“When I told my parents that I wanted to do applied math/biology, Nwizu said, “they were like, ‘Why are you choosing this field to study?’ I really didn’t have a good answer for them. I just said I really love math and I really love biology. I just have a feeling this is going to come into play later in my career.”
Now Nwizu has that answer: He’s developing a model of the spread of drug-resistant malaria in Southeast Asia with adviser Daniel Weinreich, associate professor of ecology and evolutionary biology. That could help predict the effects of an unorthodox epidemiological strategy in which malaria helps to fight malaria. Drug-resistant malaria strains would likely lose out when pitted head-to-head against the non-resistant “wild-type” strains.
“Based on this assumption, we are looking for ways to administer the drug therapy, Artemisinin, to maximize the exposure of the drug-sensitive malaria parasites to the treatment while minimizing the exposure of the drug-resistant malaria parasites to the treatment,” he said. “We are trying to control the sensitive malarial strain with the drug and control the resistant malarial strain with the sensitive malarial strain.”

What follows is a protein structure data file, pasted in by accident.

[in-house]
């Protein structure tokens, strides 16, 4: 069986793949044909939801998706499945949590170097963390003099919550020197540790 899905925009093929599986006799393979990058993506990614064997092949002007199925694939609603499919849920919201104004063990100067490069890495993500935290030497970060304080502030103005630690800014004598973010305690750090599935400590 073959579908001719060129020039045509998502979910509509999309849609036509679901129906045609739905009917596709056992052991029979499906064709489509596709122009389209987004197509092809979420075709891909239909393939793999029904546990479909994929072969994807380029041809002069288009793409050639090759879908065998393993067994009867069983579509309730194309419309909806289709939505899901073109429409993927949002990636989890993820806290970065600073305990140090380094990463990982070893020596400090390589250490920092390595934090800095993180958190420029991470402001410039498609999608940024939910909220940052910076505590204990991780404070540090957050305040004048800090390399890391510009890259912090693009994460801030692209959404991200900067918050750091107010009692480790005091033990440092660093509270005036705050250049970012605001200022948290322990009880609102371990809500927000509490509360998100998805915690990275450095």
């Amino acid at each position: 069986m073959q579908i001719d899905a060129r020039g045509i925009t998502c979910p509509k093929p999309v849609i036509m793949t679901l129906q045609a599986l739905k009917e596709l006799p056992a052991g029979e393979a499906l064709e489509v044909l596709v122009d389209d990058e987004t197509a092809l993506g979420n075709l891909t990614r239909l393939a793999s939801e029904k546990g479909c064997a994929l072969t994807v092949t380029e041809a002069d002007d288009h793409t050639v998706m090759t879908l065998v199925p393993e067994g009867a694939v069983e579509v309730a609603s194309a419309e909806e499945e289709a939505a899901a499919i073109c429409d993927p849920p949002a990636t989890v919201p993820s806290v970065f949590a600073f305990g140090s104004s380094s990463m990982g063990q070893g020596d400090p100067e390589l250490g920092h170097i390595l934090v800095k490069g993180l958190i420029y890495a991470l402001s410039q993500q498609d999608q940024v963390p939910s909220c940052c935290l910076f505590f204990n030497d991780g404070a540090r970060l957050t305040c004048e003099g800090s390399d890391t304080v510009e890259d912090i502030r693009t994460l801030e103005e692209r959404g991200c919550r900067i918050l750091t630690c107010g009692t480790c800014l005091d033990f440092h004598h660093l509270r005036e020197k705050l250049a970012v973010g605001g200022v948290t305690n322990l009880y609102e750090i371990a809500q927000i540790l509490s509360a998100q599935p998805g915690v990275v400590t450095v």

It’s not easy to do mathematical epidemiology research, Nwizu notes. He can’t test his ideas in a lab to learn from a concrete result. The answers he has needed lie in books and journals. He’s been hitting those hard to learn new math along the way, such as partial differential equations, sometimes working until midnight.
Another challenge of the project is writing a computer program to produce a visual simulation. Different colored dots within a vast grid will show who’s getting malaria, which version of it, and who is lucky enough to either be immune or cured.
Nwizu said he’s been enjoying the work. That’s a good thing because he planned his summer around it.
“I really didn’t have a plan B,” he said. “It was apply to research programs or bust.”
That singular focus derives from a specific career goal of helping whole populations of people become and stay healthy.
“It has been fun,” said Nwizu, who is in Brown’s Program in Liberal Medical Education. “It goes into what I want to do as a career. I want to get an M.D./Ph.D. and eventually work for the [Centers for Disease Control and Prevention]. Modeling a disease is something that I could see myself doing every day, day in and day out. It’s very, very rewarding.”